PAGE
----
As previously discussed, the pre-programmed configuration data may be programmed into ROM 254 during manufacture and may include calibration and test data that may be used to configure non-volatile memory 258. ROM 254 may be programmed using an appropriate in-circuit programming method during the manufacturing of storage device 250.

In one embodiment, NVM 258 may correspond to NAND flash memory. In this embodiment, read-write (R-W) module 262 may be configured to read and write data to the NAND flash memory. R-W module 262 may correspond to reading circuit 218 and programming circuit 220 of FIG. 2B.

On detection of a POR, configuration module 252 may be configured to retrieve the contents of register 260. Register 260 may store information for a power-on bypass flag. The register 260 may be set to a default cleared state during the manufacture of storage device 250. Configuration module 252 may be configured to compare the setting of the bypass flag with a value for the default cleared state. As previously explained, the default cleared state of the bypass flag indicates that the storage device 252 has not previously been powered-on in an operational mode. In response to determining that the bypass flag is set to the default cleared state, configuration module 252 may read the pre-programmed configuration data from a predefined location in ROM 254.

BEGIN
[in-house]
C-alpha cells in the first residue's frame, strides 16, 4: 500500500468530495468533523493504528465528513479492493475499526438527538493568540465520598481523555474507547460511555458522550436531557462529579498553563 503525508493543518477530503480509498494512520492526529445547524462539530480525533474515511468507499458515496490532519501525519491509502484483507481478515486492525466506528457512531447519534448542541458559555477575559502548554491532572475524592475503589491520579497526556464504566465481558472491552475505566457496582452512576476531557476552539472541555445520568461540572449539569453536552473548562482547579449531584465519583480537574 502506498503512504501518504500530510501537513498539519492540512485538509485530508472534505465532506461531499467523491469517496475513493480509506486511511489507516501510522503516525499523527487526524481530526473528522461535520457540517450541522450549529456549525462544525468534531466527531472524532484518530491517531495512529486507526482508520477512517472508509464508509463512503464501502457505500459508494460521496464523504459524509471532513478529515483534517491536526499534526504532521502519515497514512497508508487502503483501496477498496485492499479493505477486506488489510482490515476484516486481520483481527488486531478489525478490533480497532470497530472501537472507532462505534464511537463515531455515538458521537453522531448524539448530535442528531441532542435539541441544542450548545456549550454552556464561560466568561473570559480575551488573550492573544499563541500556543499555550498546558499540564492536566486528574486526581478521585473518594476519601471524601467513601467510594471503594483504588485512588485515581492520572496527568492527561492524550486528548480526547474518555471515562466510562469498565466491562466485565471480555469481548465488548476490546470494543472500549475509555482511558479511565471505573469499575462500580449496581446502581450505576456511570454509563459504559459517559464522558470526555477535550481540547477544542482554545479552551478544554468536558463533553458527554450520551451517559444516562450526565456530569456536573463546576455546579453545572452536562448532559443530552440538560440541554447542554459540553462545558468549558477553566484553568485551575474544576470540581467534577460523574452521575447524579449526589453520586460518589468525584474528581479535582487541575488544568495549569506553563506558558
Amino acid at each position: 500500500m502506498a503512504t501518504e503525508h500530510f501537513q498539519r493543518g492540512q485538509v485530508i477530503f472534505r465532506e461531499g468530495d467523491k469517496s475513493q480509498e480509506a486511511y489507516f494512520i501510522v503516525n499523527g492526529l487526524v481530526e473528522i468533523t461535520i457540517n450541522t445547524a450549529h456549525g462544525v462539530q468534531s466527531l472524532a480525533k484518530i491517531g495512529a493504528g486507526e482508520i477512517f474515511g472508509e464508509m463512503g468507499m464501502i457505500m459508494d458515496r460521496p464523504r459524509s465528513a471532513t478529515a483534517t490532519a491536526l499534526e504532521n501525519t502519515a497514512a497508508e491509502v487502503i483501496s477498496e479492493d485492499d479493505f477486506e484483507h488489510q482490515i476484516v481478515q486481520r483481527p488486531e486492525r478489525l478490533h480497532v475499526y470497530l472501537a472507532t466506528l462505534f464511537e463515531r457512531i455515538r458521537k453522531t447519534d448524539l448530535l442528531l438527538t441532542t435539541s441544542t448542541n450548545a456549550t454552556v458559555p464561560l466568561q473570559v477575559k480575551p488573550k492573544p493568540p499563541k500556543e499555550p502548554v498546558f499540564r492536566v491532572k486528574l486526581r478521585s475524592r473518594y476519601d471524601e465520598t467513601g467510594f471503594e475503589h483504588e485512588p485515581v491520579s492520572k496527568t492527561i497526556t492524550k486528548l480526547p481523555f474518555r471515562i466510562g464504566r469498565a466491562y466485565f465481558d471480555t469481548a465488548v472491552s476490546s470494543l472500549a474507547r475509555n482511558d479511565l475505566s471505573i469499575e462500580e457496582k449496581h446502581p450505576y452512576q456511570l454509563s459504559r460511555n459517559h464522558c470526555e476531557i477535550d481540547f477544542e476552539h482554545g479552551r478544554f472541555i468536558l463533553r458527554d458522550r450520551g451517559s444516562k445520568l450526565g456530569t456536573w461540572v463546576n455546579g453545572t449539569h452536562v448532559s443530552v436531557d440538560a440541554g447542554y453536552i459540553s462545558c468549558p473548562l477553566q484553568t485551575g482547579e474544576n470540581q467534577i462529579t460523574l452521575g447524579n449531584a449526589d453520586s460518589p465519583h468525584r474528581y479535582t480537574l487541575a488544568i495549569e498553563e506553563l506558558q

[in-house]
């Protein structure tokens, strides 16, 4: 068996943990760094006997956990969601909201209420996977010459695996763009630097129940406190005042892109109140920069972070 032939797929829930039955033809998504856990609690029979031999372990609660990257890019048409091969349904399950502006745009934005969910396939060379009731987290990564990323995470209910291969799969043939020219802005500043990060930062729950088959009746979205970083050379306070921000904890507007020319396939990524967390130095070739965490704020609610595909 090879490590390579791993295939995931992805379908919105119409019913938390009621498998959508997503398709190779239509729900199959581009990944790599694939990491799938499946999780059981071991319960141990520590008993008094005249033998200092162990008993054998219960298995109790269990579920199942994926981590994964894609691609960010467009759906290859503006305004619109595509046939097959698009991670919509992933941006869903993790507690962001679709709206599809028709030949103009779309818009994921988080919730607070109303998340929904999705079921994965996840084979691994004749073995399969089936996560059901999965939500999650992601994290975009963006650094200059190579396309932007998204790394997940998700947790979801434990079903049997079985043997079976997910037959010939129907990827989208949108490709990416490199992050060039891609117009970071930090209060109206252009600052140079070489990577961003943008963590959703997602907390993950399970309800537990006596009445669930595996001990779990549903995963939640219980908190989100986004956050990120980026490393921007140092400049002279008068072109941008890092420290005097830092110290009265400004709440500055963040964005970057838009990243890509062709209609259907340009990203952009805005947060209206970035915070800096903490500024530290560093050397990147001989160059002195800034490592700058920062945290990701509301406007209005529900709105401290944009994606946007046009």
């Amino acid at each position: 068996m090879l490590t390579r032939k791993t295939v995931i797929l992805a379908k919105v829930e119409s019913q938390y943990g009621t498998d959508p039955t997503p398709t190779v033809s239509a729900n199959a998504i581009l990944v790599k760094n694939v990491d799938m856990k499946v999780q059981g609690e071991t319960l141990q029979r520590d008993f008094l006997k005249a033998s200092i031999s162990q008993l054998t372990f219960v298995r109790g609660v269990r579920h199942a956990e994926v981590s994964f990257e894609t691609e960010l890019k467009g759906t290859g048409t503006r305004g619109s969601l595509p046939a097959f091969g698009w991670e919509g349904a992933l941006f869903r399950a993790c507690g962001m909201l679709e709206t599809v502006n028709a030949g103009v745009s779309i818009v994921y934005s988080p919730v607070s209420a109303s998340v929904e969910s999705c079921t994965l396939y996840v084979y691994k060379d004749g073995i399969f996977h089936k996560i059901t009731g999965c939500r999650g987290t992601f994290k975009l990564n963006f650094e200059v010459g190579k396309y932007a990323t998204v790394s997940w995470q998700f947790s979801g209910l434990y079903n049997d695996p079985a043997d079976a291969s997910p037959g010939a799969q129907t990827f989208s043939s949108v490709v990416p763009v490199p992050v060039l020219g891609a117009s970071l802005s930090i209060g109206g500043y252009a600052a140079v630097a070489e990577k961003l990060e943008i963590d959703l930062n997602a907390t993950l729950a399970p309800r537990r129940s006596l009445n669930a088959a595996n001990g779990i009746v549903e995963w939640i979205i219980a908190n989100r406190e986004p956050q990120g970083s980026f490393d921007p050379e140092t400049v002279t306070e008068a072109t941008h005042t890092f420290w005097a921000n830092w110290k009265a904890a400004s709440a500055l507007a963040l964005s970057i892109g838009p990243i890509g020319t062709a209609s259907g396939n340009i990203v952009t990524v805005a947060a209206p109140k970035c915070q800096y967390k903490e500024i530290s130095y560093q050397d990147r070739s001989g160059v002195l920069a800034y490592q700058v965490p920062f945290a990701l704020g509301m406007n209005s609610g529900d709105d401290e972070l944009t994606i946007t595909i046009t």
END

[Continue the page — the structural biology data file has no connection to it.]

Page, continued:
ECC engine 256 is configured to compute an ECC for data received from the configuration module 252. Separately, ECC engine 256 is also configured to correct errors in data from a previously computed ECC for the data.